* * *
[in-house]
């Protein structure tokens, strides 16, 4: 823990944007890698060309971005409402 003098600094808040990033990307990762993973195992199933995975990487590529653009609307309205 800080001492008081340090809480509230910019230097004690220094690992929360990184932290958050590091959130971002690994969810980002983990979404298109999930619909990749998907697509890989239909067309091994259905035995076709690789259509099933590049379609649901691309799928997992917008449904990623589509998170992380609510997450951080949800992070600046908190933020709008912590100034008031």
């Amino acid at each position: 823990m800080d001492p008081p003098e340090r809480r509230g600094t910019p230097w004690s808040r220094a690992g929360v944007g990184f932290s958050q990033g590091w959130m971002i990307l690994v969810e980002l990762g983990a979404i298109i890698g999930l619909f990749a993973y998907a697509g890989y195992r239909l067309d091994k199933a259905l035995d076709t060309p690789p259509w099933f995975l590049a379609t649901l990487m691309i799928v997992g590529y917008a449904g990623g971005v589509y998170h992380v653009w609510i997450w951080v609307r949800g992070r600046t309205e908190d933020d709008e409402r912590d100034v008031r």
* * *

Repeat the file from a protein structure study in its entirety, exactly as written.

[in-house]
């Protein structure tokens, strides 16, 4: 823990944007890698060309971005409402 003098600094808040990033990307990762993973195992199933995975990487590529653009609307309205 800080001492008081340090809480509230910019230097004690220094690992929360990184932290958050590091959130971002690994969810980002983990979404298109999930619909990749998907697509890989239909067309091994259905035995076709690789259509099933590049379609649901691309799928997992917008449904990623589509998170992380609510997450951080949800992070600046908190933020709008912590100034008031």
């Amino acid at each position: 823990m800080d001492p008081p003098e340090r809480r509230g600094t910019p230097w004690s808040r220094a690992g929360v944007g990184f932290s958050q990033g590091w959130m971002i990307l690994v969810e980002l990762g983990a979404i298109i890698g999930l619909f990749a993973y998907a697509g890989y195992r239909l067309d091994k199933a259905l035995d076709t060309p690789p259509w099933f995975l590049a379609t649901l990487m691309i799928v997992g590529y917008a449904g990623g971005v589509y998170h992380v653009w609510i997450w951080v609307r949800g992070r600046t309205e908190d933020d709008e409402r912590d100034v008031r």